There is little difference in speed and energy less than 500 yards. The .308 is a far superior choice if you stay under 500 yards.
It has been said that the 6.8 outperforms the 6.5 even when using a shorter barrel. Hornady’s 6.8 SPC 120 gr SST and 6.5 Grendel 123 gr A-max are great options when you need a heavy-hitting bullet. The 6.5mm bullet outperforms the 5.56mm bullet in speed and energy when fired from a 16″ barrel at targets up to 300 yards away.
What about the cost? I have read many articles that suggest the 6.8 is a better choice than the 6.5 due to its cost. More companies make the 6.8 cartridges, but it is usually cheaper to buy the 6.5. You can check the prices on ammoseek.com. I purchased 500 rounds of WolfGold MPT for $12.50 per box of 20 rounds. That is pretty cheap! Some people say Wolf will start providing steel-cased ammunition in 6.5 caliber sometime soon. Now that A.A. has released the trademark for the 6.5 Grendel, it’s only a matter of time before more companies start making products of this caliber. This has been “not so attractive” in the past because of royalties. I have only found ammo for the 6.5 in 2-3 manufacturers. I hope people will realize this caliber’s true capabilities and reality. The cost per/rd from Hornady is about the same. Cheaper than match ammo.
There is a large selection of 6.5s if you are interested in reloading. Hornady has a variety of 14 different choices of bullets, ranging from 95 grain to 160 grain. There are 14 other 6.8s, depending on whether you want a .277 or a 270. The two choices have a lot of variety for reloading, but the 6.8 SPC currently has more ammunition options.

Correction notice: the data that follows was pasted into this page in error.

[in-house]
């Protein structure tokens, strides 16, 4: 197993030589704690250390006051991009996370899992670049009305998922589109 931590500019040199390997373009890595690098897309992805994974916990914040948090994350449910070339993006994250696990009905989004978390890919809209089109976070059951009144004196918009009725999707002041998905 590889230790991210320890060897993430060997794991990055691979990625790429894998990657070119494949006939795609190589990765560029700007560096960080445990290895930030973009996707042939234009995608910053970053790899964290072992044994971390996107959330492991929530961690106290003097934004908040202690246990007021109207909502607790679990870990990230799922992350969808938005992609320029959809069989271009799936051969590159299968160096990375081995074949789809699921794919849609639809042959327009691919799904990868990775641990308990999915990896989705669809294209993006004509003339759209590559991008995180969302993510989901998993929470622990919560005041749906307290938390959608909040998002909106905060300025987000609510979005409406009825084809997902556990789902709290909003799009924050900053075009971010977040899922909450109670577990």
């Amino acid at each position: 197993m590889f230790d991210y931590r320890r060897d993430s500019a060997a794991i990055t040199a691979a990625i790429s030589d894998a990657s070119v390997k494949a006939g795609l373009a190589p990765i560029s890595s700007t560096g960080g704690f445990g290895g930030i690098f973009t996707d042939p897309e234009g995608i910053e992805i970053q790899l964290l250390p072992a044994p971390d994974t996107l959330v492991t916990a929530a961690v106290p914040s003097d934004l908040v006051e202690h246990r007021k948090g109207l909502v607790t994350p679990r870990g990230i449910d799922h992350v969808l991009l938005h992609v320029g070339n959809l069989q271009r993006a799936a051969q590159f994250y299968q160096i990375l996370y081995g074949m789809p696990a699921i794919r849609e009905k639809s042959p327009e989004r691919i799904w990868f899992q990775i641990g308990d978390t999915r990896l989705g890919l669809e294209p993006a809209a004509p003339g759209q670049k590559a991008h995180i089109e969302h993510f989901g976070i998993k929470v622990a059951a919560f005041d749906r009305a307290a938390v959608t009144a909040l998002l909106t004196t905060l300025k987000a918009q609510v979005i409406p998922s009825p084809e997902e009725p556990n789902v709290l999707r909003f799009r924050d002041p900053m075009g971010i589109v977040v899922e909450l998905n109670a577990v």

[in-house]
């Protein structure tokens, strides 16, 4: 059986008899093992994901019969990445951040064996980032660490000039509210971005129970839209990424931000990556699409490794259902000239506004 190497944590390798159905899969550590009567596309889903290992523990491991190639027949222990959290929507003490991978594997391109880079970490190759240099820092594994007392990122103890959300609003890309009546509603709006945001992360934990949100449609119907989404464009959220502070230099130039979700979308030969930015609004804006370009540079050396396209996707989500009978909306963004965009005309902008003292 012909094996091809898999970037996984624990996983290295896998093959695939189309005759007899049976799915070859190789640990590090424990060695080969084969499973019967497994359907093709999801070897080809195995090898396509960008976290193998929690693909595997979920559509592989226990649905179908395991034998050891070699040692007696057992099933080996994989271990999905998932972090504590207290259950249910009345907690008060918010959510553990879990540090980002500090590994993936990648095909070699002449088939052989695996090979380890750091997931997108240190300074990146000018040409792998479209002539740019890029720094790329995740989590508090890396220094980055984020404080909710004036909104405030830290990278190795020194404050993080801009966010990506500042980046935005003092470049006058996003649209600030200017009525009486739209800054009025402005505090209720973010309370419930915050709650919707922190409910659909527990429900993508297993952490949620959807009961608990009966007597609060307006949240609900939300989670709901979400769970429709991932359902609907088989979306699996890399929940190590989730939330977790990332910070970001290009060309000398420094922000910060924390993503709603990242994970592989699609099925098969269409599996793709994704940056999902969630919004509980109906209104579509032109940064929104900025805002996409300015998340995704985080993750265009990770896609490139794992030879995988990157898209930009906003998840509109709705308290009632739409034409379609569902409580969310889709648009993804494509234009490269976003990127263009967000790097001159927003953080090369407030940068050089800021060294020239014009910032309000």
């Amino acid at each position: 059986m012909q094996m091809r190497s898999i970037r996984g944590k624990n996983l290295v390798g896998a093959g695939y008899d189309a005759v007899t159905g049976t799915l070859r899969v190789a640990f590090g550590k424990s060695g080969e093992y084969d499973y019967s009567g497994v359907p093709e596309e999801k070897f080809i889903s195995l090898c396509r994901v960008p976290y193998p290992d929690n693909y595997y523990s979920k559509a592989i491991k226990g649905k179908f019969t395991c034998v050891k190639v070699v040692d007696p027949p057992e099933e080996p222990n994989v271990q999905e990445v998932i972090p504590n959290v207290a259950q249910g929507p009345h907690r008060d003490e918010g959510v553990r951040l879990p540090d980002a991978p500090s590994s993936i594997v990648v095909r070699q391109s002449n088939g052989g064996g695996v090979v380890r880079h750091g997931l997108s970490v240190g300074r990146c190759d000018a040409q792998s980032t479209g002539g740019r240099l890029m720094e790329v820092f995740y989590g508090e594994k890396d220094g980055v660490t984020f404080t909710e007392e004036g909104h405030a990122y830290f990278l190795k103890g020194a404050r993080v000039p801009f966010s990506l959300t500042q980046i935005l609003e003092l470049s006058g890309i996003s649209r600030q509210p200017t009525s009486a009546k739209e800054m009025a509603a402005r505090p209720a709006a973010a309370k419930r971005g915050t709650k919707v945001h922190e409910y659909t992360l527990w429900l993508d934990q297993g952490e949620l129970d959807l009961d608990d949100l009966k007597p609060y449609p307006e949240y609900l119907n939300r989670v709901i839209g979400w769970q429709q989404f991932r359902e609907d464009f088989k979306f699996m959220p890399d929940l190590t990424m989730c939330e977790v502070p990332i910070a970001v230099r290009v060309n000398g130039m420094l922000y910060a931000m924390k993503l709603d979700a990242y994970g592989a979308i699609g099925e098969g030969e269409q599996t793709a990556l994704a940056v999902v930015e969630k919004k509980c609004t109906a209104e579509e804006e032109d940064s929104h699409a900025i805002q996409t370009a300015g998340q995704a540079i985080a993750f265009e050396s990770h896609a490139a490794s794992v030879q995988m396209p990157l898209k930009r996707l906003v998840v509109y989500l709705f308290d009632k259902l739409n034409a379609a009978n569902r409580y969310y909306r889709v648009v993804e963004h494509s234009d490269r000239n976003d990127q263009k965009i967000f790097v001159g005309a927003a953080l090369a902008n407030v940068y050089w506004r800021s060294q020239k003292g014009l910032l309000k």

I would evaluate the three based on the following:
- CQC: How well the weapon works in close-quarters combat
- Combat/self-defense: How well the weapon works in combat or self-defense
- Hunting: How well the weapon works for hunting
- Target shooting: How well the weapon works for target shooting at both short and long-range
- Weight of ammunition and rifle: How much ammunition and the weight of the rifle
- Cost for shooting: How much it costs to shoot the weapon
The 6.5 Grendel wins without a second thought.
Why hadn’t the 6.5 been more embraced by the civilian population for years? Some people wanted you to think the cartridge could have been better than the others. The legal aspects surrounding the name/trademark “6.5 Grendel” were problematic. An issue with trademarks, legalities, and royalties prevented most mainstream A.R. companies from producing a great cartridge.
The good news is that SAAMI have accepted the 6.5 Grendel and that Alexander Arms has agreed to release their trademark “6.5mm Grendel.” This means other manufacturers can now produce ammunition and firearms chambered for the 6.5mm Grendel cartridge. In the following year, there should be a significant increase in companies manufacturing firearms and ammunition in the 6.5 caliber.
I hope that the military will now reconsider this cartridge for NATO.